“Ironbeak, you are just here as a courtesy as you are officially no longer a part of this council. Your opinion means very little here.” Karek said.

“Let him speak,” emperor Tyros said, eyeing Karek.

Ironbeak nodded towards his emperor. “Thank you, your excellence.” He turned his attention to the whole of the table, each general, including Vass looking at him in anticipation and confusion. “I don’t think the lot of you really understands the threat that the black dragon poses. I saw its onslaught firsthand and it was something to behold indeed. In one fell swoop it took out almost every changeling. Hundreds burned to ashes in moments.”

“Your point being?” Karek asked. “The dragon queen could accomplish the same feat easily.”

“Yet this black dragon should still be considered a threat. A united Draconia with another dragon the size of Valissa could prove a great obstacle to us,” Derros commented.

“Which is all the more reason why we need all the intel we can get!” Corvos yelled.

“You’re still not getting it!” Ironbeak slammed his talons into the table, silencing the rest of them. “Do any of you know why Celestia wanted all three nations to search for the black dragon?”

The generals remained quiet while the emperor stared with a focused gaze at Ironbeak.

“The sun princess had a vision of the black dragon destroying the entirety of Equestria, burning it all to ash.”

Everything went quiet in the room. Shocked expressions sat on every now informed person in the room except Vass, and of course the emperor who had cocked his head in interest at this new information.

“How have you obtained this information?” Vass suddenly asked.

“I have contacts within the royal guard and bribes get a long way,” Ironbeak smiled.

“What great news,” Tyros smiled. “An enemy that can lay waste to our enemies.”

“If he doesn’t destroy us too,” Derros said.

“What proof do we have of such power?” Corvos asked. “An old scared fool and the ashes of changelings. No being is powerful enough to annihilate the entire world alone. Your information must be--”

“Quiet Corvos!” Tyros yelled, slamming his jeweled talons into the table. “Ironbeak, what do you suggest we do about this creature?”

“In all due respect, emperor, I don’t think there’s anything we can do…”

“Does it not have any weaknesses?” Vass asked.

“I don’t have any verifiable information on that, but my best guess would be its current form.”

“It parades as a pony yes?”

Ironbeak nodded. “Yes. Although it can change to its much more fearsome form I suspect it has the normal weakpoints of a normal pony in that state, but like I said, I can’t be sure.”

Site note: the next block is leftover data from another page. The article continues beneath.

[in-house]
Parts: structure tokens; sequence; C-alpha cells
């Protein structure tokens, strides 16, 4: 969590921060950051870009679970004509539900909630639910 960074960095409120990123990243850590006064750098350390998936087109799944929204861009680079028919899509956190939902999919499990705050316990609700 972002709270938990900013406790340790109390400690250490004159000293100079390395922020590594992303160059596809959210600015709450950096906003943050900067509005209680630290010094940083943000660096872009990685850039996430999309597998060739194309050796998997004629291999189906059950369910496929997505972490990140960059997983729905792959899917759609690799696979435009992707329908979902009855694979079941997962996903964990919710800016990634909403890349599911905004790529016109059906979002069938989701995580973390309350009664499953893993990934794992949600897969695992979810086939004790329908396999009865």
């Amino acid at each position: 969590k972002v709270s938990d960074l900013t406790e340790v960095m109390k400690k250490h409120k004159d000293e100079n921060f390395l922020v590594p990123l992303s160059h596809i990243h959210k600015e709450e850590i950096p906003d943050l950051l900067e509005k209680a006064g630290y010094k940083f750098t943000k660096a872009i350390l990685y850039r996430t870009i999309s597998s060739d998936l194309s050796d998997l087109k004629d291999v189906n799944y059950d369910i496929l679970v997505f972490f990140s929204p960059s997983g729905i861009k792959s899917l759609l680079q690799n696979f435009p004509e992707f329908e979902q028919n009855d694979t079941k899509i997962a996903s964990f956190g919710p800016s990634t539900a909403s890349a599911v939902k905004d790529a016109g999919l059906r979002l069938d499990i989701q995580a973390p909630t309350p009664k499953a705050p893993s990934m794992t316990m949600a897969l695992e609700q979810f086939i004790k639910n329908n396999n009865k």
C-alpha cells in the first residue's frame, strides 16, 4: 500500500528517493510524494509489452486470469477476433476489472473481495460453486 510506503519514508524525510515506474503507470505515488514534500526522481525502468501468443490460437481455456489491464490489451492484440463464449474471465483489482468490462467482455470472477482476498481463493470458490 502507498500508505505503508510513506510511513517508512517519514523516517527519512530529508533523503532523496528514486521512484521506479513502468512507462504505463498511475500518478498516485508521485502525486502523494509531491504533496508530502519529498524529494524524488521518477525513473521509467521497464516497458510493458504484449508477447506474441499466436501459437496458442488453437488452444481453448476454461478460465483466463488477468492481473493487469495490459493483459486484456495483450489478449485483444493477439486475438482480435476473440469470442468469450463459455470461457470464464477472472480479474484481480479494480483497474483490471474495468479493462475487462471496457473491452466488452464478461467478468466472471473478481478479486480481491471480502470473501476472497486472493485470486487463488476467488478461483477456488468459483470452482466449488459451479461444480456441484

At that it seemed as if Vass focused on the table in thought.

Fixing his eyes on his emperor, Ironbeak felt a chill go up his spine. Tyros was smiling weirdly enough.

“Then it seems we have concluded our meeting,” Tyros suddenly said, everyone looking at him in slight confusion. “We will follow Karek’s suggestion.”

“But, your excellence, in the event of an attack we will be--”

“Annihilated, Derros?” Widening his smile, Tyros tabbed his talons against the table, staring intently at Derros. “Didn’t you listen? There’s nothing we can do. It seems that Death will reign.”

Ironbeak’s eyes widened at that last phrase and it seemed every other general followed suit in his stare. Could he mean? No, it’s not possible.

“Your excellence, you can’t surely be referring to--”

“This meeting is adjourned. Leave.” Tyros’ voice was stern and adamant. The meeting was over.

Slowly everyone got up from their seats and began to walk towards the balcony.

“Not you, Ironbeak.”

He froze on the spot as the rest passed him. Instinctively, he gulped.

As soon as the councilmembers had left, Ironbeak turned, bowing his head, sweat forming on his forehead.

“Yes, my emperor?”

“Is this beast really as fearsome as you say?”

Raising an eyebrow in confusion, Ironbeak kept his gaze at the stone floor. “Y-yes…”

“Excellent,” Tyros said.

The word alone made another chill go up Ironbeak’s spine. He remained a little confused but suppressed it. Taking a moment of courage, Ironbeak stood up. “Your highness, forgive me for what I’m about to say, but do you really believe that the hour is coming?” Ironbeak asked, looking at his emperor with troubled eyes.

“Your doubt is warranted Ironbeak, yet misplaced,” Tyros replied, looking to the skies as the sun moved down its way beneath the horizon and as the stars began to materialize as if from out of nowhere and began to form discrete images. “I’m not the one you should doubt. Take the generals, my advisors, even my own father looked down on me for sharing these beliefs, but I believe in them nonetheless.” Tyros turned back and looked at Ironbeak with a wide grin. “I can feel it in my bones, in the depths of my very soul. Our time is coming, and no one will be able to halt our ascension. No one.”